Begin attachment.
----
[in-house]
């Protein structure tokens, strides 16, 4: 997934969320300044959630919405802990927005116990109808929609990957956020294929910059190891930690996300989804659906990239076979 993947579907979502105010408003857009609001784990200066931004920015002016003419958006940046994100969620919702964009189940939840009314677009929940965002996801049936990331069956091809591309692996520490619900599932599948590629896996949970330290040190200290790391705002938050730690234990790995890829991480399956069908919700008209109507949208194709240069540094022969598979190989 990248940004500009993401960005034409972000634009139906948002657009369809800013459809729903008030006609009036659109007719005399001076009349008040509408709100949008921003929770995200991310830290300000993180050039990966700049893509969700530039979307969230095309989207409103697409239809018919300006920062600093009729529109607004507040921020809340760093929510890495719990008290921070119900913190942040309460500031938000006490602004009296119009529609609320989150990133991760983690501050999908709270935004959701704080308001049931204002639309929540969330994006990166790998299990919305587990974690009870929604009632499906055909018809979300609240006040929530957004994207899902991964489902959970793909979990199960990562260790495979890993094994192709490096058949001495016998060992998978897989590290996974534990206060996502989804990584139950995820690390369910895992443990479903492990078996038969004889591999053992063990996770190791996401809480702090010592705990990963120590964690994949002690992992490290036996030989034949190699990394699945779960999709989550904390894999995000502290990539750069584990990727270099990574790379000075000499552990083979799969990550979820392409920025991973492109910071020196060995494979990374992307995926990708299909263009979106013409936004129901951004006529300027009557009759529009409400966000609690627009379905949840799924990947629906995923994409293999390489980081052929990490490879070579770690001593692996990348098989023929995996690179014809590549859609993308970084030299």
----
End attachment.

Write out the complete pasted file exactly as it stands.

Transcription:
[in-house]
């Protein structure tokens, strides 16, 4: 997934969320300044959630919405802990927005116990109808929609990957956020294929910059190891930690996300989804659906990239076979 993947579907979502105010408003857009609001784990200066931004920015002016003419958006940046994100969620919702964009189940939840009314677009929940965002996801049936990331069956091809591309692996520490619900599932599948590629896996949970330290040190200290790391705002938050730690234990790995890829991480399956069908919700008209109507949208194709240069540094022969598979190989 990248940004500009993401960005034409972000634009139906948002657009369809800013459809729903008030006609009036659109007719005399001076009349008040509408709100949008921003929770995200991310830290300000993180050039990966700049893509969700530039979307969230095309989207409103697409239809018919300006920062600093009729529109607004507040921020809340760093929510890495719990008290921070119900913190942040309460500031938000006490602004009296119009529609609320989150990133991760983690501050999908709270935004959701704080308001049931204002639309929540969330994006990166790998299990919305587990974690009870929604009632499906055909018809979300609240006040929530957004994207899902991964489902959970793909979990199960990562260790495979890993094994192709490096058949001495016998060992998978897989590290996974534990206060996502989804990584139950995820690390369910895992443990479903492990078996038969004889591999053992063990996770190791996401809480702090010592705990990963120590964690994949002690992992490290036996030989034949190699990394699945779960999709989550904390894999995000502290990539750069584990990727270099990574790379000075000499552990083979799969990550979820392409920025991973492109910071020196060995494979990374992307995926990708299909263009979106013409936004129901951004006529300027009557009759529009409400966000609690627009379905949840799924990947629906995923994409293999390489980081052929990490490879070579770690001593692996990348098989023929995996690179014809590549859609993308970084030299």